Bill got a hand as soon as the audience saw him carrying the tray. He quickly took a little bow, and then proceeded to the podium. Legs shaking, feet moving erratically, tray moving toward disaster, a perfect imitation of a drunken waiter. And the crowd loved it, clapping, laughing, encouraging Normington who milked it for all it was worth. He finally reached the little table and set down the tray. Naturally the audience burst into laughter and applause, and naturally the ham took a bow, and kept taking bows as he went off stage.
My crew were howling, slapping hands with Bill. English Department had his hand on the exit door handle. Old Friend was shaking his head. Capote had not moved a muscle during the act. I was taking deep breathes and trying to keep my composure. I heard Jerry tell Normington to do an encore.
‘Don’t even think about it!’ I said. Then I pointed a finger at Jerry. ‘Get a mop and bucket and wipe up that water!’ Mistake #3!
Instead of just going out and mopping up, Jerry, with his right hand, wrapped the onstage edge of the open main around his body, stretched the mop out with his left hand, and slooowly pulled the mop through the puddle. The audience, who could only see the movement of the curtain and one arm moving a mop, clapped and hooted and howled. The crew and Normington were shouting and laughing. English Department went out the door. Old Friend turned his back to the stage. Capote, as before, did not move a muscle.
‘Enough!’ I shouted to Jerry.
‘It’s all yours, Mr. Capote,’ I said waving my hand toward the podium.
Capote finally moved. He placed his hands on his hips, turned to me, and said, in a voice that sounded like he was imitating Johnny Carson imitating Truman Capote, ‘Well! You don’t really expect me to follow that act, do you?’
He did though. Walked out to the podium to a standing ovation. Most of the audience, myself included, had anticipated a reading from IN COLD BLOOD. We were surprised but not disappointed.
Instead he read his new short story, A THANKSGIVING VISITOR, which he prefaced by saying he knew the audience remembered Buddy and Sook whom he introduced to the world in A CHRISTMAS MEMORY. (‘The world, no less,’ whispered Old Friend, who had moved next to me in the wing. ‘Oh, the ego!’) ‘This is a continuance of their story,’ said Truman.
When he read the narrative and other voices, it was such a pleasure; but when he read the words of Soot, the elderly cousin and surrogate grandmother of young Buddy, it was a work of art. Years later, I made a point to watch Geraldine Page playing Soot in the two televised short stories. She won Emmys for both performances, and rightly so; but even Page’s great portrayal, in my opinion, could not match Truman reading the words of ‘my friend’.
And with the final words, ‘the chrysanthemums that burned, that growled and roared against a greenly lowering dusk,’ he closed his script and walked off stage, the only noise was the sound of his shoes on the floor. And as Capote disappeared off stage, the audience rose as one entity and gave out the biggest applause of the evening. But Truman only heard muffled noise as he and Old Friend followed me to the basement garage to my car as per the plan. With Truman bending down in the passenger seat and Old Friend in back, I drove out, fooling everybody who flocked to the stage door hoping to get a book signed. We were well on our way to the limo that waited about a mile away, when Lew Reeves announced over the Voice of God mic, ‘Ladies and Gentlemen. Truman has left the building!’ to the disappointment of the audience. No encore! No signings! But each person left with a very special memory of a very special night.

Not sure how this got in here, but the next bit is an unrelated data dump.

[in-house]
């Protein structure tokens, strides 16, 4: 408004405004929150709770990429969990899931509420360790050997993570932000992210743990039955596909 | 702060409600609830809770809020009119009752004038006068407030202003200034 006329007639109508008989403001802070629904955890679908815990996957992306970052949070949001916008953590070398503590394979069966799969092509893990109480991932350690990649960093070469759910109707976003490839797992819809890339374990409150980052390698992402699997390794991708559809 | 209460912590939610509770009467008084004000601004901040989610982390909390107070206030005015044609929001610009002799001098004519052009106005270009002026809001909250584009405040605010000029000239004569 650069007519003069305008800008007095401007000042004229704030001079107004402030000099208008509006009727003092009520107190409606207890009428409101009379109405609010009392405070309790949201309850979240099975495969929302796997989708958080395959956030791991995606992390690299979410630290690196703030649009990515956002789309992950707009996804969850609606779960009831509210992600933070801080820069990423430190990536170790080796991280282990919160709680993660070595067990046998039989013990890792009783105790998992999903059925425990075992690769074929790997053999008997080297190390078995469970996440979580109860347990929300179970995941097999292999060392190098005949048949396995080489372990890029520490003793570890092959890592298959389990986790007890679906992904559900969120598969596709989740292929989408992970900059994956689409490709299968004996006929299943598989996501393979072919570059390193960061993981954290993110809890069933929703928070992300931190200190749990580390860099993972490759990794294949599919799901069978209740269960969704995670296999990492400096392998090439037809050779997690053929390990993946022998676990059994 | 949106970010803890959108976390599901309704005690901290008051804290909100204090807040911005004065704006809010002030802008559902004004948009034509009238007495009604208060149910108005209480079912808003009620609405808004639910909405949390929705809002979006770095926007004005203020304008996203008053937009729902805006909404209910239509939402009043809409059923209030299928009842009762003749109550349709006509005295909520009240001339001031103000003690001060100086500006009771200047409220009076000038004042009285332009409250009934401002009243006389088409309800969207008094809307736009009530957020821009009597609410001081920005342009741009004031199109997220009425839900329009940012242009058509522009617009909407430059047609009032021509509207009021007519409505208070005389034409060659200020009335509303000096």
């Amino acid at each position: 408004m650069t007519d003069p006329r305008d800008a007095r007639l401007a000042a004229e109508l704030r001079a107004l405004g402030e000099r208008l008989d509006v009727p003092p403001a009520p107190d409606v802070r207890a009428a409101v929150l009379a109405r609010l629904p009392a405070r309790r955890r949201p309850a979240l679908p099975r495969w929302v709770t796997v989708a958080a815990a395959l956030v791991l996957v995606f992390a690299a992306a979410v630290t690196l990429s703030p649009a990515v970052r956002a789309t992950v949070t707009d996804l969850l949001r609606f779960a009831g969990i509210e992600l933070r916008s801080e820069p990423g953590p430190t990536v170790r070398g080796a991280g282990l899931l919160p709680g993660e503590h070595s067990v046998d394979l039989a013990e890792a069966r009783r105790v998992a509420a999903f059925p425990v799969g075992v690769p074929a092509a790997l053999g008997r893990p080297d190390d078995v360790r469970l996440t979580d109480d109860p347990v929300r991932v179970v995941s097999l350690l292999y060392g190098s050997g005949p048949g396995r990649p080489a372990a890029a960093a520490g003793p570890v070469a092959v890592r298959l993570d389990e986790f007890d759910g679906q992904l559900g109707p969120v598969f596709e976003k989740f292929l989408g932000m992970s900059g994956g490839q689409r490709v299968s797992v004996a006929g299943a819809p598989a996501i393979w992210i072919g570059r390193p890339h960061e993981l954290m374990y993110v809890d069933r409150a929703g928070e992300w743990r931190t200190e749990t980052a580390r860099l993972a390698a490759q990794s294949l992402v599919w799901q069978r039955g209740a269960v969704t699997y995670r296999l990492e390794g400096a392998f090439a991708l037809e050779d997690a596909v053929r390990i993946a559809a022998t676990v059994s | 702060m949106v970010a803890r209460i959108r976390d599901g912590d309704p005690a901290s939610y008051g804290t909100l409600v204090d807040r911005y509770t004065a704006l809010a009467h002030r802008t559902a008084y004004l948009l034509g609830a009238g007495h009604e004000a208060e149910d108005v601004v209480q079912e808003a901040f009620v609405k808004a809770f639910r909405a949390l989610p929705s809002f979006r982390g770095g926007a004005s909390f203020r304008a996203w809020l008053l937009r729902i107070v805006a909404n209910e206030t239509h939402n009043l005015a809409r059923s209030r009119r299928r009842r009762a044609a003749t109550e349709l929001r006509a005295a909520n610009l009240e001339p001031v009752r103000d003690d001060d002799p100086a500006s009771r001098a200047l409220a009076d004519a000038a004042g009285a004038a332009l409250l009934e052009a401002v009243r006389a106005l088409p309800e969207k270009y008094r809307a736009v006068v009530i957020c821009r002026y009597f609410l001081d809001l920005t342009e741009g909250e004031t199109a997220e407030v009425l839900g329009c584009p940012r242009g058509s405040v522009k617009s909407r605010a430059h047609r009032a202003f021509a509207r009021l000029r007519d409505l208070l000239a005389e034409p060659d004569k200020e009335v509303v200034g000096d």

During the short trip, Capote referred to me by my name instead of something like Mr. Stagehand or New Friend. I felt honored at first; but when he placed his hand on my thigh, I realized he was just hitting on me. I pushed his hand away, twice. The third time, Old Friend came to my rescue. ‘Truman! Behave!’ And he slapped the back of Capote’s head.
Capote kept trying to persuade me to come up to his hotel room, even if it was after I finished my work in the theater. He promised me a signed copy of one of his books. I kept saying no. Finally, Old Friend, came to my rescue again. He handed Capote a book that I had in the backseat and ordered him to sign it.
It was a paperback, TWICE-TOLD TALES by Nathaniel Hawthorne. Capote laughed, saying Hawthorne was one of his favorite authors. ‘I’ve often thought I should have scarlet H’s embroidered on my shirts,’ he said as he signed the book.
‘Thank you, Mr. Don for the ride,’ he said as he got out of the car, ‘And thank you for the water,’ he added as he closed the car door.
That sonofagun! As he got into the limo, I realized that not once, during his entire time on stage, did he even so much as take a sip of that damn water.
I had met Capote when he was at the apex of his career. He was now acknowledged as an important American author. But he was also beginning his sad slow decline into being just a celebrity. Serious writing, for the most part just unfinished attempts and rumors, replaced by alcohol, drugs, talk shows, and parties. He became a celebrity, but at what cost? His death report stated that he died of liver cancer augmented by multiple drug intoxication.
And now, Philip Seymour Hoffman, who had portrayed Capote in life, imitated him also in death. Two artists who gave so much enjoyment to others’ lives but had too little respect for their own .
‘I’m an alcoholic. I’m a drug addict. I’m a homosexual. I’m a genius. Of course I could be all four of these dubious things and still be a saint. But I shonuf ain’t no saint yet. Nawshuh. Truman Capote